The weapons displayed for reporters on two tables on Sunday -- rocket-propelled grenades, football-shaped mortar shells, the shaped explosive charge and about 40 tail fins of exploded mortar shells -- showed specific signs of Iranian manufacture, the officials said. The mortar tail fins, for example, were made from a single fused piece of metal, while other countries make mortar shells that have removable parts, the explosives expert said. Two rocket-propelled grenades, with the markings "P.G. 7-AT-1," were said to be made exclusively in Iran.

I'm not a mortars person, so I can't comment on their "signs of Iranian manufacture" claim. Based on the markings provided, I bet the rocket-propelled grenade round went to an RPG-7 - the ubiquitous "Libyan terrorist popping out of the roof of a VW Bus from Back to the Future" Soviet-designed RPG. The Iranians can probably manufacture this icon of Third World weaponry, but they are far from the only potential source in the Near East.

In conclusion, this dossier may have some tantilizing evidence of Iranian involvement in Iraq, but given the Bush administration's low credibility, it will mean little until the public has a chance to assess it.

Update: Some intrepid McClatchy/Knight-Ridder reporter managed to get his/her hands on the Powerpoint presentation. There is definitely Farsi writing on the package of TNT on the 10th slide. The last slide is supposedly a Misagh-1 (a knock-off of the Chinese Vanguard), but there is not way to tell from the photo. There are lots of circles around the manufacture dates - most of which are from 2006. Does that essentially help the American case that Iran has been involved in Iraqi violence going back 2-3 years?


J. said...

This is the brief that said 170 Americans were killed by EFPs? So how did the other 3000 die (rhetorical question)?

Seriously, I still have to say that this doesn't matter to the source of the issue. During the Korean War, we knew that China supplied NK with arms. During the Vietnam war, we knew that the Soviets supplied NV with arms. We didn't attack either nation through political or military efforts. Why should Iran be different?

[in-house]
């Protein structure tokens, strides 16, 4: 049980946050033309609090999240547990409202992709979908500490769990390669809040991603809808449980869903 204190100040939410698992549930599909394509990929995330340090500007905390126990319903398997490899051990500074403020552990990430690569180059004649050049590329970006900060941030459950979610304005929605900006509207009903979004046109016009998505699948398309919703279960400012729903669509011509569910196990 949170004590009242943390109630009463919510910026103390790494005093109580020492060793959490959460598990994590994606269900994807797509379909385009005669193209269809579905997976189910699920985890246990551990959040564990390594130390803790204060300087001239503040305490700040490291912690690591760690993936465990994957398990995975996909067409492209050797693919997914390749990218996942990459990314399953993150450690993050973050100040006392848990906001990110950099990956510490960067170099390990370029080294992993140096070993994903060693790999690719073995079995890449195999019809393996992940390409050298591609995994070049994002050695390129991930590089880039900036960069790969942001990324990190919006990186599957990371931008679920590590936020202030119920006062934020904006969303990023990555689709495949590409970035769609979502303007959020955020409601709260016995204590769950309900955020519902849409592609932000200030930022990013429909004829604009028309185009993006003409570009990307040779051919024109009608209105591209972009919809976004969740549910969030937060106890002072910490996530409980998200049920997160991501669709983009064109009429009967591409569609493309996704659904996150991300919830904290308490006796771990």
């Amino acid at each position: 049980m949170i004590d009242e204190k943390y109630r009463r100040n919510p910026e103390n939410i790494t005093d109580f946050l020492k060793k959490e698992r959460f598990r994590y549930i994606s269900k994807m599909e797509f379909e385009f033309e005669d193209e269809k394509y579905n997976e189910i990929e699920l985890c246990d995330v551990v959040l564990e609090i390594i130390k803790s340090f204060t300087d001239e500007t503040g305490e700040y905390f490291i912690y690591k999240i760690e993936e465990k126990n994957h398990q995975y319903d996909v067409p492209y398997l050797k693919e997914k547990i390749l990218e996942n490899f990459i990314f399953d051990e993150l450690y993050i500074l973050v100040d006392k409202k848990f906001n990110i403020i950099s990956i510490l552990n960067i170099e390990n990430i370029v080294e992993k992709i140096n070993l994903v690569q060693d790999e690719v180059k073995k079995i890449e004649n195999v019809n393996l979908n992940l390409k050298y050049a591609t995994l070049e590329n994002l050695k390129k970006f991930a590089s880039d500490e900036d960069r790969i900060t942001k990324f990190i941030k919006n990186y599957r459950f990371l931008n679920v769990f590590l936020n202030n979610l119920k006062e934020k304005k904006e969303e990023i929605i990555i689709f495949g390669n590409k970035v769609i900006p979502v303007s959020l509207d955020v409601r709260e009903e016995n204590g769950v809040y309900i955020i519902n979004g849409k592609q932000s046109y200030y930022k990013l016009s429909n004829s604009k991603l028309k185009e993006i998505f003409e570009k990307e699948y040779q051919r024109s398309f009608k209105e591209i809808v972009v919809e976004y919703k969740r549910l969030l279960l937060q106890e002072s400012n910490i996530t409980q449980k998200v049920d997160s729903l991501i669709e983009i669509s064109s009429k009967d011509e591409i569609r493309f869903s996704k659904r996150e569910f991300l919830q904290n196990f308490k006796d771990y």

Stop the insurgents, the arms dry up. Attacking the source of the arms will not stop the insurgency - but it will enflame the Middle East against the United States.

Robot Economist said...

J - That's largely the way I see it. There is violence and a general lack of public security in Iraq, so naturally there is huge demand for munitions.

Those munitions are likely to come from the closest and most convenient sources. Therefore, it isn't surprising to see Iranian munitions (among others) turn up in Iraq.

The Bush administration may have grounds to charge complicity with black market arms deals on the part of the Iranian government, but that is pretty weak. We turn a blind eye to Egyptian or Israeli weapons proliferation.

A.E. said...

"Seriously, I still have to say that this doesn't matter to the source of the issue. During the Korean War, we knew that China supplied NK with arms. During the Vietnam war, we knew that the Soviets supplied NV with arms. We didn't attack either nation through political or military efforts. Why should Iran be different?"

This is a salient point. Assuming that Iran is the main supplier, it still doesn't justify an attack that will likely be a strategic and political failure.